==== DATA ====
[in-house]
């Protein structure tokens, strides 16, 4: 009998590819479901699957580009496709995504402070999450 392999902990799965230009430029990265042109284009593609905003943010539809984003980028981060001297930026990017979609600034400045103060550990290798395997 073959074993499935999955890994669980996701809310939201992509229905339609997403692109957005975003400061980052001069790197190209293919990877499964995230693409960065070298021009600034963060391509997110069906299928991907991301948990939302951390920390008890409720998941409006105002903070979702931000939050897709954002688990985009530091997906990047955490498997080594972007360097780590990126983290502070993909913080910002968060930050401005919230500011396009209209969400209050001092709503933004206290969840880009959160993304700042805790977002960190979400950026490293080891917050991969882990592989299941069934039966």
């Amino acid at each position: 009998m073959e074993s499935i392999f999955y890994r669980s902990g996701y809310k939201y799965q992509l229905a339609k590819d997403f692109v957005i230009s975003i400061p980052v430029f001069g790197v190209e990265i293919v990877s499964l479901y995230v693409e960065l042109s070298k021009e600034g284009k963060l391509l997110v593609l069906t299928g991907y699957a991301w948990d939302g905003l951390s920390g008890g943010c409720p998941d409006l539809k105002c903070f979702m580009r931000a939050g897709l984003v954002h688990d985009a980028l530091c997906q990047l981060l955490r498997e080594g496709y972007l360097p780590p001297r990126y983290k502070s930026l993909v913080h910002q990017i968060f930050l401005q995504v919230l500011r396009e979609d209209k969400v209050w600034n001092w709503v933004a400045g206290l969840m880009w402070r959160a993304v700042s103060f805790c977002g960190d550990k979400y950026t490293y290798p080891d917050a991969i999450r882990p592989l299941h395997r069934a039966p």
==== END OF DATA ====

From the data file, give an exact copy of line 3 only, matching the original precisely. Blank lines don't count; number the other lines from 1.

């Amino acid at each position: 009998m073959e074993s499935i392999f999955y890994r669980s902990g996701y809310k939201y799965q992509l229905a339609k590819d997403f692109v957005i230009s975003i400061p980052v430029f001069g790197v190209e990265i293919v990877s499964l479901y995230v693409e960065l042109s070298k021009e600034g284009k963060l391509l997110v593609l069906t299928g991907y699957a991301w948990d939302g905003l951390s920390g008890g943010c409720p998941d409006l539809k105002c903070f979702m580009r931000a939050g897709l984003v954002h688990d985009a980028l530091c997906q990047l981060l955490r498997e080594g496709y972007l360097p780590p001297r990126y983290k502070s930026l993909v913080h910002q990017i968060f930050l401005q995504v919230l500011r396009e979609d209209k969400v209050w600034n001092w709503v933004a400045g206290l969840m880009w402070r959160a993304v700042s103060f805790c977002g960190d550990k979400y950026t490293y290798p080891d917050a991969i999450r882990p592989l299941h395997r069934a039966p």